CRUSH: The End of Anonymity

CRUSH - Bringing you the latest in social media news in four minutes or less. And in our own exciting news - we've gone HD, making our crushing capabilities that much clearer. Enjoy! Don't forget to join us on Facebook and Twitter, and get your daily crush at www.commonsensenms.com

Facebook took center stage this week with its annual developers conference, F8. What were the biggest announcements? Although Facebook founder Marc Zuckerberg displayed a dozen new tools and widgets, the most significant announcement to prepare for is the "open graph platform". Open Graph plans to connect all corners in the web in order to "create a Web that's smarter, more social, more personalized, and more semantically aware". As one element of this platform, website owners will have a chance to place a "Like" button on their pages, allowing Facebook to then publish whatever a user likes directly to their Facebook profile.

Of course the privacy police have already stated concern over the new development, and with good reason. When does sharing data on what we read, view, listen to, and interact with on the web become invasive as opposed to interactive? Stay tuned to CRUSH for latest in what is sure to be an upcoming battle over personalization versus privacy.

In honor of the recent celebration of Earth Day, we encourage you to fly on over to the "We Love Birds" community on Ning. Hosted by NRDC and the Cornell Lab of Ornithology, "We Love Birds" is one of the best uses of Ning we've seen yet. View some of natures' finest yourself with the over 7,000 stunning photos.

While social media sites continue to innovate at a crushing speed, the honorable justices of the US Supreme Court seem to be experiencing technical difficulties. The divide between "the hip justices and hip-replacement judges" was made painfully clear during this week's court discussion over sexting and privacy rights. Embarrassing highlights from the case:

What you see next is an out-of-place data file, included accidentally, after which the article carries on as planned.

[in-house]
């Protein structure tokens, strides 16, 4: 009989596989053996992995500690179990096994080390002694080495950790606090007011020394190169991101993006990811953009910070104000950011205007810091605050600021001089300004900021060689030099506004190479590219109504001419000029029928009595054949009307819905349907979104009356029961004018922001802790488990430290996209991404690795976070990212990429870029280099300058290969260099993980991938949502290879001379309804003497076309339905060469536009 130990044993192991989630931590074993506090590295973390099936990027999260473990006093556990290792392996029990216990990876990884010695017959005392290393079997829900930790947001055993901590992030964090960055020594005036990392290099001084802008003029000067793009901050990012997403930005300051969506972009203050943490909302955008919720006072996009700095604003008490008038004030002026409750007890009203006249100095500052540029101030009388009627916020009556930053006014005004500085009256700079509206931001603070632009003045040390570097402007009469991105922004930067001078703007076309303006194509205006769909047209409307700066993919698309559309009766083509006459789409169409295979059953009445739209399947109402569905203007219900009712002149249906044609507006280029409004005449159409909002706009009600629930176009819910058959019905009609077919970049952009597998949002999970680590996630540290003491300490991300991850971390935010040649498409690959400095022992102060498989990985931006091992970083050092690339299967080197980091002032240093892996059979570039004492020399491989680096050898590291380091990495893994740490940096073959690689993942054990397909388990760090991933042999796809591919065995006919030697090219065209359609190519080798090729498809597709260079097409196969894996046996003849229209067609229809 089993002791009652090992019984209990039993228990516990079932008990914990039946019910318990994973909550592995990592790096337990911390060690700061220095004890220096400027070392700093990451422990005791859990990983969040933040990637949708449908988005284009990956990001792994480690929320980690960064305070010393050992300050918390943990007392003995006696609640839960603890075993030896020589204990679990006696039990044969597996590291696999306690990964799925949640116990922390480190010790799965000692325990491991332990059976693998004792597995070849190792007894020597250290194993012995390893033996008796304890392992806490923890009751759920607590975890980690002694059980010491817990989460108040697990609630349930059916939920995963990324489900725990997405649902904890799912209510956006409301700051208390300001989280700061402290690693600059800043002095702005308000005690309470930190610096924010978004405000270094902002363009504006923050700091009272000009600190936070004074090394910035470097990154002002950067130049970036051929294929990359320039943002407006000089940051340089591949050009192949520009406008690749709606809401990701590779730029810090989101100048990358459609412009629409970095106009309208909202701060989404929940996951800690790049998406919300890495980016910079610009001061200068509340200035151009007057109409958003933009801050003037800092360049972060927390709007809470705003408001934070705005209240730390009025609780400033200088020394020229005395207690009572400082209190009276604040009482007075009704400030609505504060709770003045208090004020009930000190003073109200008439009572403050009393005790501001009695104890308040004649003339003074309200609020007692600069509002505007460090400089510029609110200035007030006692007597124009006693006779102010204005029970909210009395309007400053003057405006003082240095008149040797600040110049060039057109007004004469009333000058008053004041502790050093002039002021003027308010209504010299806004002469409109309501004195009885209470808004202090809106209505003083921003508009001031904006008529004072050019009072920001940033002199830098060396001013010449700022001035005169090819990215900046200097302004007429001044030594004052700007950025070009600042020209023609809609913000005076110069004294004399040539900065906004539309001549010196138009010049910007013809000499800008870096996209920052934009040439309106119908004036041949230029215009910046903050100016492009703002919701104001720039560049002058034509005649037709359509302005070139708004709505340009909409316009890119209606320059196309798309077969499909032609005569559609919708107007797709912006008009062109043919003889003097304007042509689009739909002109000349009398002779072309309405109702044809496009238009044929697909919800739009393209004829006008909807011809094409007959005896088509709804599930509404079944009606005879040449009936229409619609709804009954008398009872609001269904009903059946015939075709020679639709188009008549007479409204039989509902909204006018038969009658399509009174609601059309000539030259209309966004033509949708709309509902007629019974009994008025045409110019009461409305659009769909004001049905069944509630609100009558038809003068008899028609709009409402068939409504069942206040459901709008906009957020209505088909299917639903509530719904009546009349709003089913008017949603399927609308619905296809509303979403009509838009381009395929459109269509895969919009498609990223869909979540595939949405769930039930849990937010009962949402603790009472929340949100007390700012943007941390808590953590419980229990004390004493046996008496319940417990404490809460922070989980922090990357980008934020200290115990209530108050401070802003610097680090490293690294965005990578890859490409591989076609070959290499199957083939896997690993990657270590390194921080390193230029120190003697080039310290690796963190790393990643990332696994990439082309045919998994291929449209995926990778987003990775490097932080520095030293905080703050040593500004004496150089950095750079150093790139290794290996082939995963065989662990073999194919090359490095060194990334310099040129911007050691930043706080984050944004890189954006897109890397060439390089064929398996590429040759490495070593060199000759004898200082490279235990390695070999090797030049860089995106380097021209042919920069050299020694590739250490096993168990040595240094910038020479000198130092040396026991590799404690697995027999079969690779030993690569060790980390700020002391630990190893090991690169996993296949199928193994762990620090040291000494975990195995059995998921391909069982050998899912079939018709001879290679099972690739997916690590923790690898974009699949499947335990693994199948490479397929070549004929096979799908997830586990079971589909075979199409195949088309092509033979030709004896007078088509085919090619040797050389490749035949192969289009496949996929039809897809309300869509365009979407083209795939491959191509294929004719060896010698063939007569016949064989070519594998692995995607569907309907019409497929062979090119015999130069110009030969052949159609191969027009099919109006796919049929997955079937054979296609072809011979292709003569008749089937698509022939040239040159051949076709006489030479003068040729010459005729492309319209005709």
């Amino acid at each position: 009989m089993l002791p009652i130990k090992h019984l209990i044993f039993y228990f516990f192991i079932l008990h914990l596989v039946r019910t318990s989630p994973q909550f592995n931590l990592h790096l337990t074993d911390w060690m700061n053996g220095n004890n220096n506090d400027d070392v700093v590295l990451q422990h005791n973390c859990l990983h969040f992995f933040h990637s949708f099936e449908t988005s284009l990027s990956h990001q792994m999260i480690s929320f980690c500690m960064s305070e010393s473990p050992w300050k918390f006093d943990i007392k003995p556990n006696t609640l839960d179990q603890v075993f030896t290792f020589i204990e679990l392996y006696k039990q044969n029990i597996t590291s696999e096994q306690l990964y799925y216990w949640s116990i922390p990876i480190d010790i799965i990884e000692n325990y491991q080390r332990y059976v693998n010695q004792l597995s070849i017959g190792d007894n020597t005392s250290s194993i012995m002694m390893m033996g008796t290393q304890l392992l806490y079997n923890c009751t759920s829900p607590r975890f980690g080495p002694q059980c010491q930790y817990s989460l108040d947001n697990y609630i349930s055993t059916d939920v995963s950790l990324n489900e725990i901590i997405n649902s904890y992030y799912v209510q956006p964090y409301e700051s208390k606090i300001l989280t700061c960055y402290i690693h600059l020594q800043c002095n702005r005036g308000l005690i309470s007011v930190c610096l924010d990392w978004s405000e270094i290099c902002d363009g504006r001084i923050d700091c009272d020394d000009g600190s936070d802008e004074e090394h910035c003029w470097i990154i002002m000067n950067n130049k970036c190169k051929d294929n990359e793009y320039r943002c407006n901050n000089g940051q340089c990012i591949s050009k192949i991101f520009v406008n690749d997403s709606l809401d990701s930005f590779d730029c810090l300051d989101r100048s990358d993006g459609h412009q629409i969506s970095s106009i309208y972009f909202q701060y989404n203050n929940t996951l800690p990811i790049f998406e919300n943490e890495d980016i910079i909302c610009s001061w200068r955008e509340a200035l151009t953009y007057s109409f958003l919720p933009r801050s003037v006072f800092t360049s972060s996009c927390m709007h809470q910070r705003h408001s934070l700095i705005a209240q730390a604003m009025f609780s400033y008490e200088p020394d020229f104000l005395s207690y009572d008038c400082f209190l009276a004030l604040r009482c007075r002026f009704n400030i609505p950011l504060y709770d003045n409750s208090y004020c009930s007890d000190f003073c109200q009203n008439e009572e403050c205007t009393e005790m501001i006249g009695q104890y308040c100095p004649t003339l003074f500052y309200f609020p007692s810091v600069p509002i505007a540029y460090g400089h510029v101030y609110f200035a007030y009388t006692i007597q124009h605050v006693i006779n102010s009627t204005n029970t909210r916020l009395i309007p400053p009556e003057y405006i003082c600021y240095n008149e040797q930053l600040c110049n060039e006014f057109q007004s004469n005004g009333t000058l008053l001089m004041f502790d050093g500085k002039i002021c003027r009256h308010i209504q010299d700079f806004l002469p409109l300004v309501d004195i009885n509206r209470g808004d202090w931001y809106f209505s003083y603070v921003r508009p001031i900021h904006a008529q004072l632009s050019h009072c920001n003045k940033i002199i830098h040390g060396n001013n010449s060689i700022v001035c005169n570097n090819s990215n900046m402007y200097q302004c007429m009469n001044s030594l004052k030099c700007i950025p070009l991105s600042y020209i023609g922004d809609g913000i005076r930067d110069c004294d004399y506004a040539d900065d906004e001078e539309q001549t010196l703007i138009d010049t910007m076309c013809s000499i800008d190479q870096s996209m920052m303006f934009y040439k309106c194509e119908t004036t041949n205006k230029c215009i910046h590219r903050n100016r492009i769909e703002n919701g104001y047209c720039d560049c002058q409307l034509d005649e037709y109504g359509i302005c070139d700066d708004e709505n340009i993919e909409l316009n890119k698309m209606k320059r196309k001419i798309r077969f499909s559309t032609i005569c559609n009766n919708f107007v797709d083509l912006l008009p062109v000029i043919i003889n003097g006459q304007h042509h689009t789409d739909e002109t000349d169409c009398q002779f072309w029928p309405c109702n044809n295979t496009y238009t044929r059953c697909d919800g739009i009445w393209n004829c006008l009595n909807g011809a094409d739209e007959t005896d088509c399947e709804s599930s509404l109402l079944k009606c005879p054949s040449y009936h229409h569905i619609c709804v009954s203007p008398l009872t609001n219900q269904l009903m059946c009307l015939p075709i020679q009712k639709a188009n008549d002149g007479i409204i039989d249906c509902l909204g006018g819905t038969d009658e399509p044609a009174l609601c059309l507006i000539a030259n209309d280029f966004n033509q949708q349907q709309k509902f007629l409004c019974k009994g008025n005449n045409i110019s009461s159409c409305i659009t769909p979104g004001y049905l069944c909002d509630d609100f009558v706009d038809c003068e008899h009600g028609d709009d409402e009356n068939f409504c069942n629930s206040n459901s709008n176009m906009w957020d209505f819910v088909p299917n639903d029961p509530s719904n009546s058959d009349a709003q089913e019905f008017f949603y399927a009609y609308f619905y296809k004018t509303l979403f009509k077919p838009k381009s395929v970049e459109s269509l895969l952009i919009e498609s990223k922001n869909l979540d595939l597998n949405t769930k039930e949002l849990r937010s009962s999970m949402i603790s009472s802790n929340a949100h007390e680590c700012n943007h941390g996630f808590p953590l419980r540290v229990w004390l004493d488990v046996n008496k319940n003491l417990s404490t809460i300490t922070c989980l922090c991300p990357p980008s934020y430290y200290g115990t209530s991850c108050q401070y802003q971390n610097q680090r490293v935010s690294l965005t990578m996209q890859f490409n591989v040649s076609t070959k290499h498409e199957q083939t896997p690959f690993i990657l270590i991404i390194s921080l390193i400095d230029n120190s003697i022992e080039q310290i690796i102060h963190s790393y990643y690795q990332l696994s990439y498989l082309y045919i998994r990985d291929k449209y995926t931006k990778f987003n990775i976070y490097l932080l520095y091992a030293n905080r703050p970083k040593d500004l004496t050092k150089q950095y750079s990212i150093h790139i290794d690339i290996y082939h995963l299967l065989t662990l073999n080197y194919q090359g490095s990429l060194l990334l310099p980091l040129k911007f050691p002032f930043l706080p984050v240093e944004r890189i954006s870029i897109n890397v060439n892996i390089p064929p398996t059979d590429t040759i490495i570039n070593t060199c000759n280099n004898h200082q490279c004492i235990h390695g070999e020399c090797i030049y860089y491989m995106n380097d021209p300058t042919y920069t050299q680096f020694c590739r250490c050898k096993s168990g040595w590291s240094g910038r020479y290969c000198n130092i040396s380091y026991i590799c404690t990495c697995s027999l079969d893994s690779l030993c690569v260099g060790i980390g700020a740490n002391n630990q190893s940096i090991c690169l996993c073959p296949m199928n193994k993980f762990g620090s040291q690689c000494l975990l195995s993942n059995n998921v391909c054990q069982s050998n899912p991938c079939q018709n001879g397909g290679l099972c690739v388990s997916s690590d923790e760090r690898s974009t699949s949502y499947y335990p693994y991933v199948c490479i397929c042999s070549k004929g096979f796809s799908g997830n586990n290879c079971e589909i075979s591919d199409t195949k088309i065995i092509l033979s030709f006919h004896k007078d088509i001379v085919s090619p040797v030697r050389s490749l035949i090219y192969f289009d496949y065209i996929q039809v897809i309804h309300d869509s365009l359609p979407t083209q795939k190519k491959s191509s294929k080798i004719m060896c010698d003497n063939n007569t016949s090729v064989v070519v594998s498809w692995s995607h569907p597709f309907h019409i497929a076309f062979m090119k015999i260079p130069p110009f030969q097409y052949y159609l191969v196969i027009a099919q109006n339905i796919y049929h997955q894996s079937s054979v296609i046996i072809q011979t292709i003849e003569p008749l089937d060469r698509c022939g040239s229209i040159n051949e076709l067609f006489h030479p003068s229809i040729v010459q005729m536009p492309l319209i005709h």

• Chief Justice Roberts asks what the difference was between email and a pager
  • Justice Kennedy wondered what would happen if you were sent a text the same time you were sending one to someone else - "Does it say: 'Your call is important to us, and we will get back to you?"
  • Justice Scalia's confusion on service providers and concern of whether they can be shared by printing them - "You mean (the text) doesn't go right to me?"..."Could Quon print these spicy little conversations and send them to his buddies?"

In other online sex news, we would like to commend Apple's decision to trash nearly 6,000 sexually suggestive iPhone apps. Refreshing to see some leadership within corporate America, and hats off to Steve Jobs for refusing to chose profits over the objectification of women.

And that brings us to our CRUSH OF THE WEEK - Our story this week truly reveals the power of social media, as Mayor of East Haven Connecticut donated a kidney to a Facebook Friend, Carlos Sanchez, after seeing the status update Sanchez posted saying his friends and relatives had all been tested but were not a match. Making the Mayor a hero in our books, and Facebook her loyal sidekick.

CRUSH: The End of Anonymity

CRUSH - Bringing you the latest in social media news in four minutes or less. And in our own exciting news - we've gone HD, making our crushing capabilities that much clearer. Enjoy! Don't forget to join us on Facebook and Twitter, and get your daily crush at www.commonsensenms.com

Facebook took center stage this week with its annual developers conference, F8. What were the biggest announcements? Although Facebook founder Marc Zuckerberg displayed a dozen new tools and widgets, the most significant announcement to prepare for is the "open graph platform". Open Graph plans to connect all corners in the web in order to "create a Web that's smarter, more social, more personalized, and more semantically aware". As one element of this platform, website owners will have a chance to place a "Like" button on their pages, allowing Facebook to then publish whatever a user likes directly to their Facebook profile.

Of course the privacy police have already stated concern over the new development, and with good reason. When does sharing data on what we read, view, listen to, and interact with on the web become invasive as opposed to interactive? Stay tuned to CRUSH for latest in what is sure to be an upcoming battle over personalization versus privacy.

In honor of the recent celebration of Earth Day, we encourage you to fly on over to the "We Love Birds" community on Ning. Hosted by NRDC and the Cornell Lab of Ornithology, "We Love Birds" is one of the best uses of Ning we've seen yet. View some of natures' finest yourself with the over 7,000 stunning photos.

While social media sites continue to innovate at a crushing speed, the honorable justices of the US Supreme Court seem to be experiencing technical difficulties. The divide between "the hip justices and hip-replacement judges" was made painfully clear during this week's court discussion over sexting and privacy rights. Embarrassing highlights from the case:

  • Chief Justice Roberts asks what the difference was between email and a pager
  • Justice Kennedy wondered what would happen if you were sent a text the same time you were sending one to someone else - "Does it say: 'Your call is important to us, and we will get back to you?"